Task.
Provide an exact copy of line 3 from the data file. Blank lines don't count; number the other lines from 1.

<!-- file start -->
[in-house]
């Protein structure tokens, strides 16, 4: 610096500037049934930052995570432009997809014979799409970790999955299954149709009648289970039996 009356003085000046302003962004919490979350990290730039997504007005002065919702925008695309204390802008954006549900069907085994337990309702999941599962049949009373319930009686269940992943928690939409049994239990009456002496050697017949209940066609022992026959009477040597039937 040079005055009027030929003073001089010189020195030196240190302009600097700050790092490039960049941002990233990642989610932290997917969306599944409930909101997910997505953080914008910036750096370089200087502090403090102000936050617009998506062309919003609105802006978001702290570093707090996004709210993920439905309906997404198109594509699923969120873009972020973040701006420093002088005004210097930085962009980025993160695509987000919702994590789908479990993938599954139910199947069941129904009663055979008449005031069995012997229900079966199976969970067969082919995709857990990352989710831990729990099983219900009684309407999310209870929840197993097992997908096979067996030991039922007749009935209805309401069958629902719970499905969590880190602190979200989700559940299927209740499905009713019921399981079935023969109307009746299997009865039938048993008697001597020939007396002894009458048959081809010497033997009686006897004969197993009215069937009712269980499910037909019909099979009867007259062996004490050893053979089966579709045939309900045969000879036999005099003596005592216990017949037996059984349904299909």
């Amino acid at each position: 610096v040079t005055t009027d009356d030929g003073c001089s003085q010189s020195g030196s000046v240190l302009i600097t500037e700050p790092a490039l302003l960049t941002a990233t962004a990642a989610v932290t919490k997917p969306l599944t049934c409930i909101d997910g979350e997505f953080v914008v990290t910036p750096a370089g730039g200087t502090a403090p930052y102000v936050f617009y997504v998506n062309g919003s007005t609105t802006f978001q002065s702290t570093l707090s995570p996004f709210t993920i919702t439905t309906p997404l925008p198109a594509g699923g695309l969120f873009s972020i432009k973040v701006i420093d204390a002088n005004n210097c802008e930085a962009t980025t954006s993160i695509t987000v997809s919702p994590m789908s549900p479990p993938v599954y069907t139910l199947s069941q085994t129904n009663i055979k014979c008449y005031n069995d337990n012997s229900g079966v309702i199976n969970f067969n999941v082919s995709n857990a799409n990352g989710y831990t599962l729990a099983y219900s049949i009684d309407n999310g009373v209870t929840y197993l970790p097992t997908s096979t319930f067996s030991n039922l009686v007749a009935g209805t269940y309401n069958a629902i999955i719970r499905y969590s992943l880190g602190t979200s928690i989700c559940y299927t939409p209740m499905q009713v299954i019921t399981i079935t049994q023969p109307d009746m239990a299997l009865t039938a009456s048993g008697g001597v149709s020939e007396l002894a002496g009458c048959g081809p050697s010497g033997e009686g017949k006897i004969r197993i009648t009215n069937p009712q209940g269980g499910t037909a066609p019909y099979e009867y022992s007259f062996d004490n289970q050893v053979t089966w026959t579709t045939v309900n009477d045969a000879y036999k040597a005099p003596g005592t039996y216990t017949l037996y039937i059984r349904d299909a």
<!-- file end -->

């Amino acid at each position: 610096v040079t005055t009027d009356d030929g003073c001089s003085q010189s020195g030196s000046v240190l302009i600097t500037e700050p790092a490039l302003l960049t941002a990233t962004a990642a989610v932290t919490k997917p969306l599944t049934c409930i909101d997910g979350e997505f953080v914008v990290t910036p750096a370089g730039g200087t502090a403090p930052y102000v936050f617009y997504v998506n062309g919003s007005t609105t802006f978001q002065s702290t570093l707090s995570p996004f709210t993920i919702t439905t309906p997404l925008p198109a594509g699923g695309l969120f873009s972020i432009k973040v701006i420093d204390a002088n005004n210097c802008e930085a962009t980025t954006s993160i695509t987000v997809s919702p994590m789908s549900p479990p993938v599954y069907t139910l199947s069941q085994t129904n009663i055979k014979c008449y005031n069995d337990n012997s229900g079966v309702i199976n969970f067969n999941v082919s995709n857990a799409n990352g989710y831990t599962l729990a099983y219900s049949i009684d309407n999310g009373v209870t929840y197993l970790p097992t997908s096979t319930f067996s030991n039922l009686v007749a009935g209805t269940y309401n069958a629902i999955i719970r499905y969590s992943l880190g602190t979200s928690i989700c559940y299927t939409p209740m499905q009713v299954i019921t399981i079935t049994q023969p109307d009746m239990a299997l009865t039938a009456s048993g008697g001597v149709s020939e007396l002894a002496g009458c048959g081809p050697s010497g033997e009686g017949k006897i004969r197993i009648t009215n069937p009712q209940g269980g499910t037909a066609p019909y099979e009867y022992s007259f062996d004490n289970q050893v053979t089966w026959t579709t045939v309900n009477d045969a000879y036999k040597a005099p003596g005592t039996y216990t017949l037996y039937i059984r349904d299909a």